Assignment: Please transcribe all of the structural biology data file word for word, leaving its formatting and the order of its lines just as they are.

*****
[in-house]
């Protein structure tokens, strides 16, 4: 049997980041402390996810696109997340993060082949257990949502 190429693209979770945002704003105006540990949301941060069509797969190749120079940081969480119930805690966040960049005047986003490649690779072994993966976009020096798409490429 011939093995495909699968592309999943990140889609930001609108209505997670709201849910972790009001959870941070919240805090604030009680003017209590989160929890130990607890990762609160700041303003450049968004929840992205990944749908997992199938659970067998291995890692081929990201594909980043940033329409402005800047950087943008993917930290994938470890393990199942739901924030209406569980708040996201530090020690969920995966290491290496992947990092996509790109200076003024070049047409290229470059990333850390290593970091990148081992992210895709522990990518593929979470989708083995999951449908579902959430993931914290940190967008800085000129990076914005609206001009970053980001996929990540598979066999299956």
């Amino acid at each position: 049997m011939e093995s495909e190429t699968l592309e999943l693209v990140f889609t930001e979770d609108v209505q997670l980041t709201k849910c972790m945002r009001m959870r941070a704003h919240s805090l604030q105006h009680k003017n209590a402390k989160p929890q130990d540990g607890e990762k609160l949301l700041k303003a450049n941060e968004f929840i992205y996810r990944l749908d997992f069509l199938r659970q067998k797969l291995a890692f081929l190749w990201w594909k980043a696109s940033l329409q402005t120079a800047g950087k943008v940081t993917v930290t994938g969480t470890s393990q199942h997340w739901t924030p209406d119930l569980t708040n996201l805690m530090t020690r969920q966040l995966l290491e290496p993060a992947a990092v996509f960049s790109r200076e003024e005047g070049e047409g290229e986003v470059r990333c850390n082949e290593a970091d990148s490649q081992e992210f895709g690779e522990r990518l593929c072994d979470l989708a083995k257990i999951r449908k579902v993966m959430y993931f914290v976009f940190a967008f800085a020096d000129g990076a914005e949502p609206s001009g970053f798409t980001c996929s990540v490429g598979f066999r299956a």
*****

[in-house]
């Protein structure tokens, strides 16, 4: 049997980041402390996810696109997340993060082949257990949502 190429693209979770945002704003105006540990949301941060069509797969190749120079940081969480119930805690966040960049005047986003490649690779072994993966976009020096798409490429 011939093995495909699968592309999943990140889609930001609108209505997670709201849910972790009001959870941070919240805090604030009680003017209590989160929890130990607890990762609160700041303003450049968004929840992205990944749908997992199938659970067998291995890692081929990201594909980043940033329409402005800047950087943008993917930290994938470890393990199942739901924030209406569980708040996201530090020690969920995966290491290496992947990092996509790109200076003024070049047409290229470059990333850390290593970091990148081992992210895709522990990518593929979470989708083995999951449908579902959430993931914290940190967008800085000129990076914005609206001009970053980001996929990540598979066999299956």
């Amino acid at each position: 049997m011939e093995s495909e190429t699968l592309e999943l693209v990140f889609t930001e979770d609108v209505q997670l980041t709201k849910c972790m945002r009001m959870r941070a704003h919240s805090l604030q105006h009680k003017n209590a402390k989160p929890q130990d540990g607890e990762k609160l949301l700041k303003a450049n941060e968004f929840i992205y996810r990944l749908d997992f069509l199938r659970q067998k797969l291995a890692f081929l190749w990201w594909k980043a696109s940033l329409q402005t120079a800047g950087k943008v940081t993917v930290t994938g969480t470890s393990q199942h997340w739901t924030p209406d119930l569980t708040n996201l805690m530090t020690r969920q966040l995966l290491e290496p993060a992947a990092v996509f960049s790109r200076e003024e005047g070049e047409g290229e986003v470059r990333c850390n082949e290593a970091d990148s490649q081992e992210f895709g690779e522990r990518l593929c072994d979470l989708a083995k257990i999951r449908k579902v993966m959430y993931f914290v976009f940190a967008f800085a020096d000129g990076a914005e949502p609206s001009g970053f798409t980001c996929s990540v490429g598979f066999r299956a």